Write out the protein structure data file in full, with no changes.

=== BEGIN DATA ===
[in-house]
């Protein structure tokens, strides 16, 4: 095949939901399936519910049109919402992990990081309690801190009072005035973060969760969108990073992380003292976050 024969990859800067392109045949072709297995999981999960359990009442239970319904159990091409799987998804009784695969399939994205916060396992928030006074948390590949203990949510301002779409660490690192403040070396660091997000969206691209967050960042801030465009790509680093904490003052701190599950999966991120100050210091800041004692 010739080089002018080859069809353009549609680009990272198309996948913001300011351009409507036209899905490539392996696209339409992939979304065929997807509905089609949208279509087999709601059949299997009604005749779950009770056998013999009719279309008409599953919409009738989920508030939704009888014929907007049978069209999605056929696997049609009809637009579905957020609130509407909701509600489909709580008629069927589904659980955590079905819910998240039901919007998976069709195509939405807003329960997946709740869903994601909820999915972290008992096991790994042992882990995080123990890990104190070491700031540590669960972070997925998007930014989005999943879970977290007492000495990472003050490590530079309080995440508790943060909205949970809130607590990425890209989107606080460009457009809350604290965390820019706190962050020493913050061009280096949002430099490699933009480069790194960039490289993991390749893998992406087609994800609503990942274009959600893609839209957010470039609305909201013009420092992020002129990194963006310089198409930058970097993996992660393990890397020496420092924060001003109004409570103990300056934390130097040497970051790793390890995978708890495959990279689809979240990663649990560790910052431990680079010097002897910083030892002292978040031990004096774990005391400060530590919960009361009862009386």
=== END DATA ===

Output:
[in-house]
């Protein structure tokens, strides 16, 4: 095949939901399936519910049109919402992990990081309690801190009072005035973060969760969108990073992380003292976050 024969990859800067392109045949072709297995999981999960359990009442239970319904159990091409799987998804009784695969399939994205916060396992928030006074948390590949203990949510301002779409660490690192403040070396660091997000969206691209967050960042801030465009790509680093904490003052701190599950999966991120100050210091800041004692 010739080089002018080859069809353009549609680009990272198309996948913001300011351009409507036209899905490539392996696209339409992939979304065929997807509905089609949208279509087999709601059949299997009604005749779950009770056998013999009719279309008409599953919409009738989920508030939704009888014929907007049978069209999605056929696997049609009809637009579905957020609130509407909701509600489909709580008629069927589904659980955590079905819910998240039901919007998976069709195509939405807003329960997946709740869903994601909820999915972290008992096991790994042992882990995080123990890990104190070491700031540590669960972070997925998007930014989005999943879970977290007492000495990472003050490590530079309080995440508790943060909205949970809130607590990425890209989107606080460009457009809350604290965390820019706190962050020493913050061009280096949002430099490699933009480069790194960039490289993991390749893998992406087609994800609503990942274009959600893609839209957010470039609305909201013009420092992020002129990194963006310089198409930058970097993996992660393990890397020496420092924060001003109004409570103990300056934390130097040497970051790793390890995978708890495959990279689809979240990663649990560790910052431990680079010097002897910083030892002292978040031990004096774990005391400060530590919960009361009862009386």